Entr’aperçu, 2006 | Zingaro, Bartabas | © Fred Chehu


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39 | Conclusion

To conclude and answer the intial question – how can we combine contemporary comfort and mobility related to the past without being negative – it seems important to me to work in phases so that a change, which can be radical, should be accepted by the inhabitants. Although the town of La Souterraine has evoked the idea of a pedestrian town centre in their Agenda21, there is still a long way to go. Creuse is one of the areas where climate change is visible In the landscapes, it is necessary to encourage people to reconsider the way they live and travel through this territory in order to protect it. This project could be, a landmark in this town. Its architecture, designed to meet new challenges, may become a signal in the landscape and reflect the image of a change of attitude which is necessary for the environment. The shape of the project has to reflect new functions and a new way of life. It must be an inspiring image that should get us to change. As we have seen, this can be done by creating new facilities to allow the horse to move and live in the town. But this also implies a change in mentalities, thanks to a new kind of society through conviviality and sharing. This may involve the emergence of networks of help and exchange like barter. In order to anchor a responsible action in practices, it is necessary to set up a system and a structure to support people in this change. A new system like the shuttle could offer comfort to the users and to the animal. If they are offered a convenient and comfortable service, the inhabitants are likely to feel more involved in this change of attitude. Ultimately this may allow people to rethink their relationship with the animal and with the territory of Creuse and to highlight assets that many do not see. Indeed, the territory we deal with has to be revitalized, especially the town centres where businesses are dying little by little. So, for the development of my project, I have to take into account the whole life cycle so as to propose at a small scale a system that works, to then be able to imagine and prospect a wider project, applicable and adaptable everywhere else.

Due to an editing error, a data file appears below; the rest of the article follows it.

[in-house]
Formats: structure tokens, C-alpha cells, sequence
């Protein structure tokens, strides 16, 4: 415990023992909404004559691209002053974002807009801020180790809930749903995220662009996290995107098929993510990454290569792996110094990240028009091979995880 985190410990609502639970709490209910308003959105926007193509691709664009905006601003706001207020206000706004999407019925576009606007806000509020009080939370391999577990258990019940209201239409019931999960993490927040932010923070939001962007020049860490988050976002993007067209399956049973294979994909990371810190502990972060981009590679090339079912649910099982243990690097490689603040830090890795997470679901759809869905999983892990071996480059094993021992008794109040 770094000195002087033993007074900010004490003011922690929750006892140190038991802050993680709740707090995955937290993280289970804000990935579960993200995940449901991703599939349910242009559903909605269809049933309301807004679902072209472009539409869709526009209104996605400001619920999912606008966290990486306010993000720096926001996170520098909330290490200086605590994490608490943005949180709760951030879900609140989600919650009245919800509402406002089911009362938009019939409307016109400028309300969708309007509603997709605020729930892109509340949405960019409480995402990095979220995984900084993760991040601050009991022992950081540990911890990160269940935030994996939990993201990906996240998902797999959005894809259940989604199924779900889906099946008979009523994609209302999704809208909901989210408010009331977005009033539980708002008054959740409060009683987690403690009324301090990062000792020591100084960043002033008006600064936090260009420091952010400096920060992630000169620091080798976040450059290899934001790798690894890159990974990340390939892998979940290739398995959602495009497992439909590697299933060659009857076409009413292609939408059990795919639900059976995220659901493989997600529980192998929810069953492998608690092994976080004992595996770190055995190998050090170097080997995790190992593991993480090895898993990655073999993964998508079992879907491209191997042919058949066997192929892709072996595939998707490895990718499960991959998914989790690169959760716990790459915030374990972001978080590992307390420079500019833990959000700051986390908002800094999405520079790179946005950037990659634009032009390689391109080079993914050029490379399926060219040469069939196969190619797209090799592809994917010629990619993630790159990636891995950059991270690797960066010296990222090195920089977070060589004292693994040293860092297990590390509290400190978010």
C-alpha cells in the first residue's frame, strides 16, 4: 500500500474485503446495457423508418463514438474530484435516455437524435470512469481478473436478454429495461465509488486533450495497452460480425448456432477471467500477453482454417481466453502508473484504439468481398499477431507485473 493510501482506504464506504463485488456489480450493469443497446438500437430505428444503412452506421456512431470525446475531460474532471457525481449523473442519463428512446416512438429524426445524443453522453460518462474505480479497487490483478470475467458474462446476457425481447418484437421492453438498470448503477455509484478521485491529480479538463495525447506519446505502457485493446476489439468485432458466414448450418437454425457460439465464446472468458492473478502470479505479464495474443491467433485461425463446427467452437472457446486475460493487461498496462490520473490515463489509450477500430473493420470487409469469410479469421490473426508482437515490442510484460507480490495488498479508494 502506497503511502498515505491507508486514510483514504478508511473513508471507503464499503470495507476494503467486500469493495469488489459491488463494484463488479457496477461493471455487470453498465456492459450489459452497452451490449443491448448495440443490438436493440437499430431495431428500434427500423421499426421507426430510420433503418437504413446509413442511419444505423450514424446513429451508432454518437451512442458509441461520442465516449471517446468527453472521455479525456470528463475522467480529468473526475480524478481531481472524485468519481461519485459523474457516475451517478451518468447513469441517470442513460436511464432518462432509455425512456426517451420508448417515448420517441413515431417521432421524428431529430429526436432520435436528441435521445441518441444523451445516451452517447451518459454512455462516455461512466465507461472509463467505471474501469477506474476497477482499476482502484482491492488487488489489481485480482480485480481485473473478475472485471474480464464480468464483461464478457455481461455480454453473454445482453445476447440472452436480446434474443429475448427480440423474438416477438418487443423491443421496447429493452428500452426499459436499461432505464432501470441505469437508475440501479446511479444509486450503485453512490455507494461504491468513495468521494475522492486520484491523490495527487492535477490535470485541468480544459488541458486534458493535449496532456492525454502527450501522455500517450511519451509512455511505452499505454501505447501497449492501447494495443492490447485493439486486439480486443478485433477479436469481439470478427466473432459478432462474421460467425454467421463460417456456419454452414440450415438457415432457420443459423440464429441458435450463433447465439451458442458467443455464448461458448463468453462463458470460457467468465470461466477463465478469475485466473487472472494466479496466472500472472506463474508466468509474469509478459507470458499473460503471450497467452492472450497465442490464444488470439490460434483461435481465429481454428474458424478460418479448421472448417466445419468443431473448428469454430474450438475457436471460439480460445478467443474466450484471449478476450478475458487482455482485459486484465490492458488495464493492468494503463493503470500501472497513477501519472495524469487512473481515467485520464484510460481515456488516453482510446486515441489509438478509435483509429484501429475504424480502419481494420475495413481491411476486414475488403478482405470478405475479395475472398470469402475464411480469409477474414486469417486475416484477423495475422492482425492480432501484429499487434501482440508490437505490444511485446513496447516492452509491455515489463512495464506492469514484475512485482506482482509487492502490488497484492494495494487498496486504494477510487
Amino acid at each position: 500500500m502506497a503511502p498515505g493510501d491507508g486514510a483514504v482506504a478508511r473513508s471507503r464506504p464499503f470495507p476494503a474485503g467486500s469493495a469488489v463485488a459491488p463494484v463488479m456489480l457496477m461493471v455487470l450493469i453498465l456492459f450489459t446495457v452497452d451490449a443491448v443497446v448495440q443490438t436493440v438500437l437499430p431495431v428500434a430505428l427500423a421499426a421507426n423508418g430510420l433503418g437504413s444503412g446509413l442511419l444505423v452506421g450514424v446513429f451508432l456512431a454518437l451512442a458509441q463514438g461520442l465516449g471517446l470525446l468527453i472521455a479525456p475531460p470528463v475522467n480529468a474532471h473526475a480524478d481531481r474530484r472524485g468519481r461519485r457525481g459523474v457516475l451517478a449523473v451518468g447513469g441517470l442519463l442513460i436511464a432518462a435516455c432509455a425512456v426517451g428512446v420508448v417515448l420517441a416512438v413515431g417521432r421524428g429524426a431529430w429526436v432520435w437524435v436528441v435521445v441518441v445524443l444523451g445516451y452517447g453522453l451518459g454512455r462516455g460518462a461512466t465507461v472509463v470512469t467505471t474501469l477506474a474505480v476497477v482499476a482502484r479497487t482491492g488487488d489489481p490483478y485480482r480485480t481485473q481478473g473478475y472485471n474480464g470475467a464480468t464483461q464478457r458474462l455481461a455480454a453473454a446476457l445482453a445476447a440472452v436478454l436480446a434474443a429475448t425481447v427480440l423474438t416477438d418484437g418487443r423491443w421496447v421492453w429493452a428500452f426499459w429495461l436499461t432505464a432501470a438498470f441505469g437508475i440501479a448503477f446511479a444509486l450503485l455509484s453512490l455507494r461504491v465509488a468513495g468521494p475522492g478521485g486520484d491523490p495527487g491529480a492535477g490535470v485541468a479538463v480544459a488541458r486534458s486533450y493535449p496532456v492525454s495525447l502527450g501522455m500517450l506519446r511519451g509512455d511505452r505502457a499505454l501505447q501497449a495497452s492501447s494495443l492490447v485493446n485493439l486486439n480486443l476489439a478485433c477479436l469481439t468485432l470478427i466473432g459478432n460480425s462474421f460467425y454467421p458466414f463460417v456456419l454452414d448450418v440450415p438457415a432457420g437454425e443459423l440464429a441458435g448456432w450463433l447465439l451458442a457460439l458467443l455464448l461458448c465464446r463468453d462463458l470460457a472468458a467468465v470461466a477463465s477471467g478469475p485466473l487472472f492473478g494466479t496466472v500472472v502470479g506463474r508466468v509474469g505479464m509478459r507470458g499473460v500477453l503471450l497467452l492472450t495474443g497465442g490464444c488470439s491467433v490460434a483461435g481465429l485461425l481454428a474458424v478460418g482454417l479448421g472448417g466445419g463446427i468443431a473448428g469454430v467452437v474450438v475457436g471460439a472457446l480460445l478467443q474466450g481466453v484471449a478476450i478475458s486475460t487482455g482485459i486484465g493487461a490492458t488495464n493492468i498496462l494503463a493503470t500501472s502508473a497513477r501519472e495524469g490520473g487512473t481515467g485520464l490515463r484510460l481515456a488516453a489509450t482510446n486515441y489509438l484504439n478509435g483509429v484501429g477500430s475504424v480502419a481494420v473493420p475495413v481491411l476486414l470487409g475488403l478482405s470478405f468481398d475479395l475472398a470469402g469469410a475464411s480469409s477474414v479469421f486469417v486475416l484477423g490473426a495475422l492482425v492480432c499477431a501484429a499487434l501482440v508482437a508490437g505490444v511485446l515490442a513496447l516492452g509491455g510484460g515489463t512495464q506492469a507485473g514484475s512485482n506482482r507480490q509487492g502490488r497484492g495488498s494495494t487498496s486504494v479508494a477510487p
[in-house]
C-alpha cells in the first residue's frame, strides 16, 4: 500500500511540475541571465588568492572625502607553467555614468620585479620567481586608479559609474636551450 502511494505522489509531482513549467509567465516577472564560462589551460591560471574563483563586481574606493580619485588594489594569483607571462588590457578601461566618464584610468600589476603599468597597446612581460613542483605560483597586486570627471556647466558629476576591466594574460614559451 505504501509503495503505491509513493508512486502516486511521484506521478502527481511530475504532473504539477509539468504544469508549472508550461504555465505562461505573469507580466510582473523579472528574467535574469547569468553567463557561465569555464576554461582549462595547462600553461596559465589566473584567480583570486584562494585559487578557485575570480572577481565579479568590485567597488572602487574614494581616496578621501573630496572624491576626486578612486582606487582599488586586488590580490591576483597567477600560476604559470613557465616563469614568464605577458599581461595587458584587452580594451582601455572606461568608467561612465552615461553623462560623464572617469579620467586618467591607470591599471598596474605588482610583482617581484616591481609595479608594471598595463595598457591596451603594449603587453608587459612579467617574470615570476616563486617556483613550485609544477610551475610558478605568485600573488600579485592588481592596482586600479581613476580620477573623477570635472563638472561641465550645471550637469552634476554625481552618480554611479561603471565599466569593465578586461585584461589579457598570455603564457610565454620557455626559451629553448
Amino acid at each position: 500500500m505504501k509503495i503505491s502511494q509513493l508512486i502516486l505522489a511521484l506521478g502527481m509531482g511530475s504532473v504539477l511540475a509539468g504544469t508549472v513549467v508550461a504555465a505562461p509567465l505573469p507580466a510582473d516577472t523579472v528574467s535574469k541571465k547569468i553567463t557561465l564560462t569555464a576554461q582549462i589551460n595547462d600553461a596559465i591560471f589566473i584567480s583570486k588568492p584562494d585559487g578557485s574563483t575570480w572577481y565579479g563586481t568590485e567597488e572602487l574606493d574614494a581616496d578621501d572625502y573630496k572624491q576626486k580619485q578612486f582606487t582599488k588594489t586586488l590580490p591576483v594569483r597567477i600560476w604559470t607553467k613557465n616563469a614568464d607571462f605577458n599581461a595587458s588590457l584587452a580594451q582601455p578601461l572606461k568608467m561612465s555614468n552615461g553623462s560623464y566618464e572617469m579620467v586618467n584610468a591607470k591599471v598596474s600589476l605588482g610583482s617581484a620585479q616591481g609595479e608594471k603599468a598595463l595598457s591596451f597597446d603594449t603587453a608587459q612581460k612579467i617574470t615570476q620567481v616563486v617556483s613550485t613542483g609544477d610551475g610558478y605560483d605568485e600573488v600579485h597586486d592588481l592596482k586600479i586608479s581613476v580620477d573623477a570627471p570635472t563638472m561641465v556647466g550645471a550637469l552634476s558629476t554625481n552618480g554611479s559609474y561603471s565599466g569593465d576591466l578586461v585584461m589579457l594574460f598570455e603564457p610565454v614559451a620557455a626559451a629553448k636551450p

The following bibliography was elaborated to sustain a piece of research carried out in French. Books

Hartmut Rosa Accélération, une critique sociale du temps La Découverte | 2013 | 978-2-7071-7709-4 Aymeric Caron Antispéciste, réconcilier l’humain, l’animal, la nature Don Quichotte | 2017 | 978-2-7578-6621-4 Dominique Lestel L’animalité, essai sur le statut de l’humain Hatier | 1996 | 2-218-71270-9 Catherine Malen Etre Cavalier Galops 1 à 4, Manuel Officiel De Préparation Aux Brevets Fédéraux, Lavauzelle | 1996 | 2-7025-0401-9

40 | Change gait

Jocelyne Porcher Vivre avec les animaux, une utopie pour le XXIe siècle La Découverte | 2014 | 978-2-7071-7838-1


Conference

Carolyn Steel How food shapes our cities, TEDGlobal conference | 2009 Faltazi Février 2018 | La Souterraine Website

Website Cradle to Cradle products innovation institue https://www.c2ccertified.org/about

41 | Bilbiography

Website of BedZed project https://www.zedfactory.com/bedzed


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43 | Acknoledgements